Psychonomic Bulletin & Review

, Volume 15, Issue 3, pp 566–573 | Cite as

Eye movements during scene viewing: Evidence for mixed control of fixation durations

  • John M. Henderson
  • Graham L. Pierce
Brief Reports


Recent behavioral and computational research on eye movement control during scene viewing has focused on where the eyes move. However, fixations also differ in their durations, and when the eyes move may be another important indicator of perceptual and cognitive activity. Here we used a scene onset delay paradigm to investigate the degree to which individual fixation durations are under direct moment-to-moment control of the viewer’s current visual scene. During saccades just prior to critical fixations, the scene was removed from view so that when the eyes landed, no scene was present. Following a manipulated delay period, the scene was restored to view. We found that one population of fixations was under the direct control of the current scene, increasing in duration as delay increased. A second population of fixations was relatively constant across delay. The pattern of data did not change whether delay duration was random or blocked, suggesting that the effects were not under the strategic control of the viewer. The results support a mixed control model in which the durations of some fixations proceed regardless of scene presence, whereas others are under the direct moment-to-moment control of ongoing scene analysis.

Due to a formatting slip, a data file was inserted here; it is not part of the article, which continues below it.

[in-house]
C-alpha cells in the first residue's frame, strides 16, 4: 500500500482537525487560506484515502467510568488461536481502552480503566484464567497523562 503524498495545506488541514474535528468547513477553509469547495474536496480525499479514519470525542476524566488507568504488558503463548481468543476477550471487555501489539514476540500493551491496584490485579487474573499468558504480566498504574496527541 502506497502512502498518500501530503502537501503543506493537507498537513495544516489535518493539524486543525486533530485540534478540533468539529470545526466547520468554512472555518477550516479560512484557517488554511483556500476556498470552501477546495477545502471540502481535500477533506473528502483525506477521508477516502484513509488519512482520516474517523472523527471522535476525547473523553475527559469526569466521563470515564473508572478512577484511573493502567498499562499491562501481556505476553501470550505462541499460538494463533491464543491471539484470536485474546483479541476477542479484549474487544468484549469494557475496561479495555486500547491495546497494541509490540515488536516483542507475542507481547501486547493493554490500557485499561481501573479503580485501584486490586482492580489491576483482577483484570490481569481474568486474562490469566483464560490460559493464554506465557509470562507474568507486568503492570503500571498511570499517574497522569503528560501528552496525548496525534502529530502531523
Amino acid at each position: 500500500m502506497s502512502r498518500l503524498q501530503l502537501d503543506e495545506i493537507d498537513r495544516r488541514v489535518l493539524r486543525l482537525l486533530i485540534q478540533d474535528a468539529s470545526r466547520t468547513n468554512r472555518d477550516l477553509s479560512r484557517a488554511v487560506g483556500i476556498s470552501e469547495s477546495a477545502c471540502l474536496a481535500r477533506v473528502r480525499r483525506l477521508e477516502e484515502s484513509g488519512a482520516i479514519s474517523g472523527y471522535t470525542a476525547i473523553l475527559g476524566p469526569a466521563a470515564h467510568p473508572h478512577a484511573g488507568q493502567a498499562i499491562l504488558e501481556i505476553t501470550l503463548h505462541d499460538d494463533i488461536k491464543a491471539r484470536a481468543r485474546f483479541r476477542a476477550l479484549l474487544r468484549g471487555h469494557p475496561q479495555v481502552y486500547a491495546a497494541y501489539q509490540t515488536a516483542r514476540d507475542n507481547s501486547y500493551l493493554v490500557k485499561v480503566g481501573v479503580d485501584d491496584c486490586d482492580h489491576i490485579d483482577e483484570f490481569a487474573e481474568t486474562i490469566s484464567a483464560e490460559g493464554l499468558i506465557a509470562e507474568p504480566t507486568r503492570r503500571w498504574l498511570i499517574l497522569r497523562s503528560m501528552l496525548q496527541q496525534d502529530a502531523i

Visual Search Direct Control Fixation Duration Onset Delay Critical Fixation 
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Copyright information

© Psychonomic Society, Inc. 2008

Authors and Affiliations

  1. 1.Psychology DepartmentUniversity of EdinburghEdinburghScotland
  2. 2.Michigan State UniversityEast Lansing

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